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Mr. Gordon Prentice: To ask the hon. Member for Middlesbrough, representing the Church Commissioners, how many meetings of the Church Commissioners there were in 2000; and what the attendance record was of each commissioner. 
Mr. Stuart Bell: The Church Commissioners' Board of Governors, of which all but six of the 33 Commissioners are members, met five times in 2000. The Annual General Meeting of the Church Commissioners was also held. Average attendance at Board meetings was 70 per cent.
The Church Commissioners' six committees, whose members include Commissioners and others, met throughout the year to transact the business for which they have separate responsibility. Attendance was broadly in the region of 65 per cent. to 80 per cent.
The committees' membership and remit are detailed in the Church Commissioners' annual report and accounts, of which my hon. Friend will have received a copy. It is not the Commissioners' practice to publicise the attendance details of individual members.
Mr. Lansley: To ask the Secretary of State for Wales if he will list the television, newspaper and radio advertising and other promotional campaigns conducted by (a) his Department, (b) its agencies and (c) its departmental public bodies, in each of the past five years, showing for each the expenditure incurred by his Department; and if he will make a statement.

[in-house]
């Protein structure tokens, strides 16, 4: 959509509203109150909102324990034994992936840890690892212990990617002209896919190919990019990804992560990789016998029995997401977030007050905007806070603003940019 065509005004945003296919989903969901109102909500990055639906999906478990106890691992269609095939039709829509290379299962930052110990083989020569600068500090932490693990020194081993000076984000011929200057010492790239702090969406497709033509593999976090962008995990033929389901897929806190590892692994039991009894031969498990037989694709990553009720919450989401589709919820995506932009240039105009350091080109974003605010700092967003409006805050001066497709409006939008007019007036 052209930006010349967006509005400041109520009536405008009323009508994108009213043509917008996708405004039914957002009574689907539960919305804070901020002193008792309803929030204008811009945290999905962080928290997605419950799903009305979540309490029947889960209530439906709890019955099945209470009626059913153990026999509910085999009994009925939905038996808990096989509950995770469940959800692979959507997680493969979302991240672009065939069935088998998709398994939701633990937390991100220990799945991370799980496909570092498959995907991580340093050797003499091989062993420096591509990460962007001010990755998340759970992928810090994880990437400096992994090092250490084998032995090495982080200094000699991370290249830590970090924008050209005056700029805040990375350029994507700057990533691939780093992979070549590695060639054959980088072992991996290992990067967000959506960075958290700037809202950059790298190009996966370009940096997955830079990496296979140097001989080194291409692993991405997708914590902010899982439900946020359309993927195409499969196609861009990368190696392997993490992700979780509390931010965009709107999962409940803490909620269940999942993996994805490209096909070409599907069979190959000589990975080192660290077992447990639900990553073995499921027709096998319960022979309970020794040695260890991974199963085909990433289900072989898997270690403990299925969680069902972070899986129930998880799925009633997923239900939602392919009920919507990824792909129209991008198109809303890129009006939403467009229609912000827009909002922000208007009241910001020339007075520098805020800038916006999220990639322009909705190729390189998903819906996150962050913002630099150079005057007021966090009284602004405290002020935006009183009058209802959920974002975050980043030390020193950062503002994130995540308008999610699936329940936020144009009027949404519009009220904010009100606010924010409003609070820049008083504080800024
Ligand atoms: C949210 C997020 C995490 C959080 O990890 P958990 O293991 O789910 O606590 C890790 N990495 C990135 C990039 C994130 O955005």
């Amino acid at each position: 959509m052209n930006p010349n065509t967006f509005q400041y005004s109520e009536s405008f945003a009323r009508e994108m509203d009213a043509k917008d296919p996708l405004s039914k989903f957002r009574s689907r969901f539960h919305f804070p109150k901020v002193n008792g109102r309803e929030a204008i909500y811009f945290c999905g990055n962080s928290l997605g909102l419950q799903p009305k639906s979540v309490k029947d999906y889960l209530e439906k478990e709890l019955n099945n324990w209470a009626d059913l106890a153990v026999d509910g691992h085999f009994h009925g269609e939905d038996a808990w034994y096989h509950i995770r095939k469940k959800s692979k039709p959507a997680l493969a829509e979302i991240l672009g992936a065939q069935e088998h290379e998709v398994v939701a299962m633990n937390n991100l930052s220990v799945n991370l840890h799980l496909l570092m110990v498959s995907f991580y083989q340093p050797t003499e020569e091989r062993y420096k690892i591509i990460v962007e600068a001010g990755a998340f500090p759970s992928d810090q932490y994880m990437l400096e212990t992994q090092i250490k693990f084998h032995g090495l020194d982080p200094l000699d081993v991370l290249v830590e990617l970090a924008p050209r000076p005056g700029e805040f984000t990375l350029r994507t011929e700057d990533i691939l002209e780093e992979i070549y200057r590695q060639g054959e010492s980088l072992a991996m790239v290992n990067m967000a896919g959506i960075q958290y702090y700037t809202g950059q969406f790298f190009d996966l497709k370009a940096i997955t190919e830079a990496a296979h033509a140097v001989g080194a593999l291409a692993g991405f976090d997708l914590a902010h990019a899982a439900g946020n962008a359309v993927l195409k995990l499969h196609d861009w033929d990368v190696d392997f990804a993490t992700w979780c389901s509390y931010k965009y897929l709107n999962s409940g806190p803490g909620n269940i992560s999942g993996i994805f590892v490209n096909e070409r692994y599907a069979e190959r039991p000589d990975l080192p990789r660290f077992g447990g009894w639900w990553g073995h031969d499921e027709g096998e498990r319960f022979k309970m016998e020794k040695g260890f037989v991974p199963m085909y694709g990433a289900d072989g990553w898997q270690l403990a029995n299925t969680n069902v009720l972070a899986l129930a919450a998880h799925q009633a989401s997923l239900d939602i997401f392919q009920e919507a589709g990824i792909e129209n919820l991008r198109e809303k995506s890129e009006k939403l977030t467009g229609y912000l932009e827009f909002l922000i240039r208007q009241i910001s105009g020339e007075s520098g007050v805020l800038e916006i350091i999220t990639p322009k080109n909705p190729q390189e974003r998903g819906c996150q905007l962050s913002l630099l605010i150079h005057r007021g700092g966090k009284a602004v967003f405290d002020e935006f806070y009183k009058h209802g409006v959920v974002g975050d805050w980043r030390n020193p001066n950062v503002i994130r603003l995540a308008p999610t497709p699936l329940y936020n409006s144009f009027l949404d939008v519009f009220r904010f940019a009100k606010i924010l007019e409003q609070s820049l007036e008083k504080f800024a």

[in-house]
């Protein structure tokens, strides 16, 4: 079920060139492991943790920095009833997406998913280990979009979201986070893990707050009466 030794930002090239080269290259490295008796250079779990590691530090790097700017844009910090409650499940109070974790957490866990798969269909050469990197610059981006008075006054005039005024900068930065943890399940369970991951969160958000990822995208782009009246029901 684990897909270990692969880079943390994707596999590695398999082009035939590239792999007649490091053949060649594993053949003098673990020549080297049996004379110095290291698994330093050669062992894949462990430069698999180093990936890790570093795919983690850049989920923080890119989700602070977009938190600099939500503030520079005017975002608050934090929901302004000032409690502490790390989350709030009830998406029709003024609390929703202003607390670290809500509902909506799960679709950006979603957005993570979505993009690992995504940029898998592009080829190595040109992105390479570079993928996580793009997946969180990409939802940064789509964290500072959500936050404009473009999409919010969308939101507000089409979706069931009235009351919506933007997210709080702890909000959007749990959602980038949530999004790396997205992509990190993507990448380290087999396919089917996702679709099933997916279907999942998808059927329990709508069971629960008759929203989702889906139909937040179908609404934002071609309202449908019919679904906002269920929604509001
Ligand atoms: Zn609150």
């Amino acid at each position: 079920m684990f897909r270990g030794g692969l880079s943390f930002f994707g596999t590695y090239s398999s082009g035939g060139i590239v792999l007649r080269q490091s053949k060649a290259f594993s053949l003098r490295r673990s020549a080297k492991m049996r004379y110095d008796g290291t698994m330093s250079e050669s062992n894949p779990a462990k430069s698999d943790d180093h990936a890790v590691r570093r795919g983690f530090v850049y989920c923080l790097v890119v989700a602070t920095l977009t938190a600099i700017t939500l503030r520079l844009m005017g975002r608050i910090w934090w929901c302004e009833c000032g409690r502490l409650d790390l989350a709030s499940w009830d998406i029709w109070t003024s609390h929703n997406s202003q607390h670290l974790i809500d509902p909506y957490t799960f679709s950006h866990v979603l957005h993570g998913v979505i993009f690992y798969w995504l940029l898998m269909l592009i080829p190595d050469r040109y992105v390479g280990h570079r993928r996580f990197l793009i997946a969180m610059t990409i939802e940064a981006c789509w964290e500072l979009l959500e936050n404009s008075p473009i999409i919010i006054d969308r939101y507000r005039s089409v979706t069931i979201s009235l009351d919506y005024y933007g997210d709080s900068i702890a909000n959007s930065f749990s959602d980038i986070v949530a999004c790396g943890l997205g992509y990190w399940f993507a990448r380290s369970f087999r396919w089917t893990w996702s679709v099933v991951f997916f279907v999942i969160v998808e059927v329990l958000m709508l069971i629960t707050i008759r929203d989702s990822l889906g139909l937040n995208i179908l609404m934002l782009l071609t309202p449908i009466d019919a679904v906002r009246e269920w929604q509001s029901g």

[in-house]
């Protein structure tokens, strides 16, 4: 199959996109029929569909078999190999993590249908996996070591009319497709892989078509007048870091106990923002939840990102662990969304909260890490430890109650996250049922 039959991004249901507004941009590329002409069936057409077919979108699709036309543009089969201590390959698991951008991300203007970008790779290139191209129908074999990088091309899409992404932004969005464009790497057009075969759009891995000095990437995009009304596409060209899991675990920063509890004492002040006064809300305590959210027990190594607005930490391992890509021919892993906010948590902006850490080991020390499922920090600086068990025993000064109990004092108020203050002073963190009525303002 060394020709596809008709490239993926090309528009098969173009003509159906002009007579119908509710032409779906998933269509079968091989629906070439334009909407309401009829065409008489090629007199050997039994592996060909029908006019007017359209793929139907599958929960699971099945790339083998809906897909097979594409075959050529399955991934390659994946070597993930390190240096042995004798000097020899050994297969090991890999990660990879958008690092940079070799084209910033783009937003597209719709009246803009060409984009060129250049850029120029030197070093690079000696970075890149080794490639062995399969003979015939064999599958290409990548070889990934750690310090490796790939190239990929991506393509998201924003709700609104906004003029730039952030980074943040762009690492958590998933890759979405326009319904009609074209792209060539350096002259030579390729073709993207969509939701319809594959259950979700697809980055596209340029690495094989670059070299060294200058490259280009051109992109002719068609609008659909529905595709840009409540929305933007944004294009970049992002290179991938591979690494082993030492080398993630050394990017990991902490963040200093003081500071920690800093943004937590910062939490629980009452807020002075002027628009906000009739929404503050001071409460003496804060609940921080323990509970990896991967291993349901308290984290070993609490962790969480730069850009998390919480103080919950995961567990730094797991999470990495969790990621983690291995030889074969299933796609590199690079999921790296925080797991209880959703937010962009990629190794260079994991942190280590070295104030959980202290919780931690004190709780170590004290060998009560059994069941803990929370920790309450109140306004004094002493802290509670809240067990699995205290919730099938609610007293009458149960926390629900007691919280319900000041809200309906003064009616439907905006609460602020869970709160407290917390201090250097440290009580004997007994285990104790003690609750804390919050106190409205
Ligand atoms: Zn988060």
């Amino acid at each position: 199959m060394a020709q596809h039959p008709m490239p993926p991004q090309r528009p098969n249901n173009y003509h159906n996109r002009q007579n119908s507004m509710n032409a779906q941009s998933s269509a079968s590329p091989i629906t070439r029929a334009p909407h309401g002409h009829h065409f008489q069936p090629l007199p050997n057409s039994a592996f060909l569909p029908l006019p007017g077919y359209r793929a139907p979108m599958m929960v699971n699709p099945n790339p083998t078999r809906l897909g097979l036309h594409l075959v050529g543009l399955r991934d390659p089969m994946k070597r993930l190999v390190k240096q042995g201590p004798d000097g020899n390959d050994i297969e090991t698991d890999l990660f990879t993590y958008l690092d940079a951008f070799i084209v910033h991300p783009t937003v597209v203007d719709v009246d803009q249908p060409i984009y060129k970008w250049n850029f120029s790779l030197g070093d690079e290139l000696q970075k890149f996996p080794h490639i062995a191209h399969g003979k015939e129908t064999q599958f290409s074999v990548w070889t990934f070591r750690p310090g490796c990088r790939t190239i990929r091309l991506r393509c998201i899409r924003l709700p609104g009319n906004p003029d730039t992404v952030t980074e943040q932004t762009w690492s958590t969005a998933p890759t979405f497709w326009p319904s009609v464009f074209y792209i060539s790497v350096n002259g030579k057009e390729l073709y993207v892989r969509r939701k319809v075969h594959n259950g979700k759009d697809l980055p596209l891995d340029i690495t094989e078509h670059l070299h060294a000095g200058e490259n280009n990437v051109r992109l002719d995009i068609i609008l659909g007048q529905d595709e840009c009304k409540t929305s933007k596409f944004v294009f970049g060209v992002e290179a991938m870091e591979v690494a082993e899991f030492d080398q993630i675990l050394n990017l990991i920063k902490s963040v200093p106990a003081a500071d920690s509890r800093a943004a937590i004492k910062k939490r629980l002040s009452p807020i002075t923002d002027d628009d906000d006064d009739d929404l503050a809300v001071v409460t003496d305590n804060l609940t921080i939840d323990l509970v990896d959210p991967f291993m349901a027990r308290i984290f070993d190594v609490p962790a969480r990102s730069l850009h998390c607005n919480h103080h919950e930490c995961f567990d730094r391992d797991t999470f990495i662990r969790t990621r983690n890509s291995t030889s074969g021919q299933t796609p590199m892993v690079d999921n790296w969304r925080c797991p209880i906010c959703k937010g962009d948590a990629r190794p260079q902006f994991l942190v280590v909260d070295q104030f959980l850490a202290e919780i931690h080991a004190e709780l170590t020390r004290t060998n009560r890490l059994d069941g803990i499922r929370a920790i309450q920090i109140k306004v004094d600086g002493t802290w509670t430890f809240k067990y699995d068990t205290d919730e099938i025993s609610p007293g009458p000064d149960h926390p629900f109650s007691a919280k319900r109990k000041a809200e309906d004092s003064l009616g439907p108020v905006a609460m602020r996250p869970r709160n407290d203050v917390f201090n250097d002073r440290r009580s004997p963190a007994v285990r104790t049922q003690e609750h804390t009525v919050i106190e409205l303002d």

Mr. Paul Murphy [holding answer 12 March 2001]: My Department has run no television, newspaper, radio advertising or any other kind of promotional campaign since its creation in July 1999. It has no agencies or departmental public bodies within its responsibilities. Its predecessor Department, the Welsh Office, spent
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Mr. Mitchell: To ask the Secretary of State for Foreign and Commonwealth Affairs what discussions he has had with his Danish counterpart on the exercise of Denmark's automatic opt-out in relation to the EU Rapid Reaction Force under the terms of the Edinburgh agreement. 
Mr. Mitchell: To ask the Secretary of State for Foreign and Commonwealth Affairs which Ministers signed the provisional Treaty of Nice on 26 February; and what press statements were released in connection with this event. 
Mr. Vaz: The Treaty of Nice was signed on 26 February by the Foreign Ministers of all 15 member states of the European Union. This event was highlighted in the Foreign and Commonwealth Office (FCO) daily bulletin of 23 February, available on the website at www.fco.gov.uk. An FCO press release was sent to various national newspapers, and the FCO published a pamphlet setting out the main features of the Nice Treaty.